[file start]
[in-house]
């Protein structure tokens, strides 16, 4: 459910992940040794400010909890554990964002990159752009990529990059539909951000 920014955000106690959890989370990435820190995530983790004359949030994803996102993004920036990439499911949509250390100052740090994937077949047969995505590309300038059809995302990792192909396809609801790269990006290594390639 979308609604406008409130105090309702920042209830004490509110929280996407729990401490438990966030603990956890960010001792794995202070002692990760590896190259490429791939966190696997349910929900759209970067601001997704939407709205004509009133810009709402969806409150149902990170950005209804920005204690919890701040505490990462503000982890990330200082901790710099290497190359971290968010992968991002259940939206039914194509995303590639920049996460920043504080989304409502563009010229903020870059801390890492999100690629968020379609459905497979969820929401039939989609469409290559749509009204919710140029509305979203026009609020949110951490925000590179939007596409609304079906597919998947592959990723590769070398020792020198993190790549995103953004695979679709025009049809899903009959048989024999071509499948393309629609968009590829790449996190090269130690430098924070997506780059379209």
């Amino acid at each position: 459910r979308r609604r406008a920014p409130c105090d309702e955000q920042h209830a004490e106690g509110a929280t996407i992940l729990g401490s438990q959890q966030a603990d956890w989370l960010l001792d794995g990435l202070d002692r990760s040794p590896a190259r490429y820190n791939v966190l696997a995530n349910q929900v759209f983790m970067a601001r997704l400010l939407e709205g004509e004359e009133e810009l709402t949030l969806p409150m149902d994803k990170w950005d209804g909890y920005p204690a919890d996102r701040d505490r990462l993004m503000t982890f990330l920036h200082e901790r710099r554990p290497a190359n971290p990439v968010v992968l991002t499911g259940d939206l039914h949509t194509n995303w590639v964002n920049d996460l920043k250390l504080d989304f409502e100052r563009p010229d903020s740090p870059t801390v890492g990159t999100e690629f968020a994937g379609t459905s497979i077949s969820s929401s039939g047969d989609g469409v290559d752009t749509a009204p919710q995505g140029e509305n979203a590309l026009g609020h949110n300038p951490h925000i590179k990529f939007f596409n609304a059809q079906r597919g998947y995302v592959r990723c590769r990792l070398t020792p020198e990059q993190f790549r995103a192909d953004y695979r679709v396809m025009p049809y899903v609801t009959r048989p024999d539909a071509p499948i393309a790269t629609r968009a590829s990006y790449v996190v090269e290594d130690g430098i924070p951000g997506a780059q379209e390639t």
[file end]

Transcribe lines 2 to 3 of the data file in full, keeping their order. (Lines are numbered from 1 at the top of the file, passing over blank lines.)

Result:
């Protein structure tokens, strides 16, 4: 459910992940040794400010909890554990964002990159752009990529990059539909951000 920014955000106690959890989370990435820190995530983790004359949030994803996102993004920036990439499911949509250390100052740090994937077949047969995505590309300038059809995302990792192909396809609801790269990006290594390639 979308609604406008409130105090309702920042209830004490509110929280996407729990401490438990966030603990956890960010001792794995202070002692990760590896190259490429791939966190696997349910929900759209970067601001997704939407709205004509009133810009709402969806409150149902990170950005209804920005204690919890701040505490990462503000982890990330200082901790710099290497190359971290968010992968991002259940939206039914194509995303590639920049996460920043504080989304409502563009010229903020870059801390890492999100690629968020379609459905497979969820929401039939989609469409290559749509009204919710140029509305979203026009609020949110951490925000590179939007596409609304079906597919998947592959990723590769070398020792020198993190790549995103953004695979679709025009049809899903009959048989024999071509499948393309629609968009590829790449996190090269130690430098924070997506780059379209």
């Amino acid at each position: 459910r979308r609604r406008a920014p409130c105090d309702e955000q920042h209830a004490e106690g509110a929280t996407i992940l729990g401490s438990q959890q966030a603990d956890w989370l960010l001792d794995g990435l202070d002692r990760s040794p590896a190259r490429y820190n791939v966190l696997a995530n349910q929900v759209f983790m970067a601001r997704l400010l939407e709205g004509e004359e009133e810009l709402t949030l969806p409150m149902d994803k990170w950005d209804g909890y920005p204690a919890d996102r701040d505490r990462l993004m503000t982890f990330l920036h200082e901790r710099r554990p290497a190359n971290p990439v968010v992968l991002t499911g259940d939206l039914h949509t194509n995303w590639v964002n920049d996460l920043k250390l504080d989304f409502e100052r563009p010229d903020s740090p870059t801390v890492g990159t999100e690629f968020a994937g379609t459905s497979i077949s969820s929401s039939g047969d989609g469409v290559d752009t749509a009204p919710q995505g140029e509305n979203a590309l026009g609020h949110n300038p951490h925000i590179k990529f939007f596409n609304a059809q079906r597919g998947y995302v592959r990723c590769r990792l070398t020792p020198e990059q993190f790549r995103a192909d953004y695979r679709v396809m025009p049809y899903v609801t009959r048989p024999d539909a071509p499948i393309a790269t629609r968009a590829s990006y790449v996190v090269e290594d130690g430098i924070p951000g997506a780059q379209e390639t």